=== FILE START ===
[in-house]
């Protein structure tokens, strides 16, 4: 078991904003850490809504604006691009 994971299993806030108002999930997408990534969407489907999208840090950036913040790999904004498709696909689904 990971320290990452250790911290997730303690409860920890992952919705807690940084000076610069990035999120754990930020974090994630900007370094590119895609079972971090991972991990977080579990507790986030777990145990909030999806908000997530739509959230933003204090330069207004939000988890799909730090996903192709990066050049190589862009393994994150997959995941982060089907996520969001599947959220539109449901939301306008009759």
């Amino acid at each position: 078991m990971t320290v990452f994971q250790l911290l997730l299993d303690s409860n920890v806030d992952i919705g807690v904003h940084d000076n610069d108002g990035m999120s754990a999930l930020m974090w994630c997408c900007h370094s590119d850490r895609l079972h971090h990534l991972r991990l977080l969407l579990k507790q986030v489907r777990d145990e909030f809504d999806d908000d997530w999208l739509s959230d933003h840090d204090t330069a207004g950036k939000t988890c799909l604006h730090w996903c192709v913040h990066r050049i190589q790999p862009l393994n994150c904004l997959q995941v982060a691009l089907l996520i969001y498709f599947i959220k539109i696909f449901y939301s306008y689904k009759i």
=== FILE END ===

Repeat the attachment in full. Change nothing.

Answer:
[in-house]
């Protein structure tokens, strides 16, 4: 078991904003850490809504604006691009 994971299993806030108002999930997408990534969407489907999208840090950036913040790999904004498709696909689904 990971320290990452250790911290997730303690409860920890992952919705807690940084000076610069990035999120754990930020974090994630900007370094590119895609079972971090991972991990977080579990507790986030777990145990909030999806908000997530739509959230933003204090330069207004939000988890799909730090996903192709990066050049190589862009393994994150997959995941982060089907996520969001599947959220539109449901939301306008009759």
């Amino acid at each position: 078991m990971t320290v990452f994971q250790l911290l997730l299993d303690s409860n920890v806030d992952i919705g807690v904003h940084d000076n610069d108002g990035m999120s754990a999930l930020m974090w994630c997408c900007h370094s590119d850490r895609l079972h971090h990534l991972r991990l977080l969407l579990k507790q986030v489907r777990d145990e909030f809504d999806d908000d997530w999208l739509s959230d933003h840090d204090t330069a207004g950036k939000t988890c799909l604006h730090w996903c192709v913040h990066r050049i190589q790999p862009l393994n994150c904004l997959q995941v982060a691009l089907l996520i969001y498709f599947i959220k539109i696909f449901y939301s306008y689904k009759i």